As to the breach of representation claim, Akorn did not seriously dispute the allegation that its regulatory compliance representation was incorrect. The debate was whether “the deviation between Akorn’s as-represented condition and its actual condition” was so great that it would reasonably be expected to result in an MAE. In addressing this issue, the court looked at both qualitative and quantitative factors. Qualitatively, it determined that Akorn’s regulatory violations were widespread and pervasive and that they had gotten worse between signing and closing. Quantitatively, the court determined that the financial impact of these violations to the Company was approximately $900 million, representing about 20% of the equity value implied by the merger price. In finding that this change was “material when viewed from the longerterm perspective of a reasonable acquirer,” the court observed that “when a deal is priced to perfection, a reasonable acquirer has less ability to accommodate an expense that equates to a substantial portion of the seller’s value.” The court also compared the 20% diminution in equity value to other indicia of materiality: the fact that a 20% decline in stock prices is considered a bear market; a study that showed that when deal prices are renegotiated after buyers assert an MAE, the average price reduction is 15%.; the fact that in stock deals with price collars, the upper and lower bounds are generally between 10% and 20%.; and a study that determined that median reverse termination fees are 6.36% of transaction value. The court found these facts to support its determination that 20% of deal value is material to a reasonable buyer.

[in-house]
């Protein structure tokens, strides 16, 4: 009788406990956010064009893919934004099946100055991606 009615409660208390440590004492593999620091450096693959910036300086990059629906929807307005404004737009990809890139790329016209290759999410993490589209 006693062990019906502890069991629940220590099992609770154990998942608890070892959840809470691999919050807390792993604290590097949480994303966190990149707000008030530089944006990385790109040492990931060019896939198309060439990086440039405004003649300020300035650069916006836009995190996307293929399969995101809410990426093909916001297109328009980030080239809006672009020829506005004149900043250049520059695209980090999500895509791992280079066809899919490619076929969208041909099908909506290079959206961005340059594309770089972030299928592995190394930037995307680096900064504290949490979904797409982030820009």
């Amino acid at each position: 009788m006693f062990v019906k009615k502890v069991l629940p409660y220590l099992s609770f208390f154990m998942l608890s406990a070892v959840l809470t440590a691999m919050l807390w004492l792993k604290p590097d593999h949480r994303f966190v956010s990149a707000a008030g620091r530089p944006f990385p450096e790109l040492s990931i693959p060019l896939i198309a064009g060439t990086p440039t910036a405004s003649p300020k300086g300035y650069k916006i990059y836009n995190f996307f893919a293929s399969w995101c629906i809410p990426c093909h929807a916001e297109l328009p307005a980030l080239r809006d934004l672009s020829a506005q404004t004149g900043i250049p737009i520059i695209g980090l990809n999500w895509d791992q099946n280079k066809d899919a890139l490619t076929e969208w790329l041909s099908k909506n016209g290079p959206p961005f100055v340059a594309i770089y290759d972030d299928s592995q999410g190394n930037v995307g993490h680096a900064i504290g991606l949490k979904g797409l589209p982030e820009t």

Akorn contended that even if it had suffered an MAE, and even if the breach of the regulatory representation was false to the level of an MAE, Fresenius could not decline to close on this basis because, as a result of its due diligence and general industry knowledge, it was aware of the underlying risks when it signed the merger agreement. In other words, Akorn asserted that it was “sandbagged” (which the court called a “loaded and pejorative term”). Pejorative or not, the court reaffirmed that Delaware is a pro-sandbagging state, in keeping with its generally “contractarian regime,” and rejected Akorn’s objection.
The court also found that Akorn had failed to use commercially reasonable efforts to operate its business in the ordinary course of business in all material respects after signing—which, according to the court, required Akorn to maintain industry-standard compliance procedures. The court found, however, that once the merger agreement was signed, Akorn canceled regular compliance audits, failed to maintain a functioning data integrity system, instructed its IT department not to devote any resources to data integrity projects and submitted regulatory filings based on fabricated data, all of which violated the ordinary course of business covenant.
Akorn will inevitably join Tyson as the seminal Delaware cases on MAEs. Buyers will claim their facts are Akorn-like. Targets will assert that their circumstances are just like Tyson. But targets will no longer take comfort in—and buyers will no longer lament— the fact that Delaware courts have never found an MAE. If it were ever true that there is no such thing as an MAE (which is doubtful), there are now 246 pages to the contrary.
This post comes to us from Debevoise & Plimpton LLP. It is based on the firm’s memorandum, “Yes, Virginia, there is an MAE,” available here.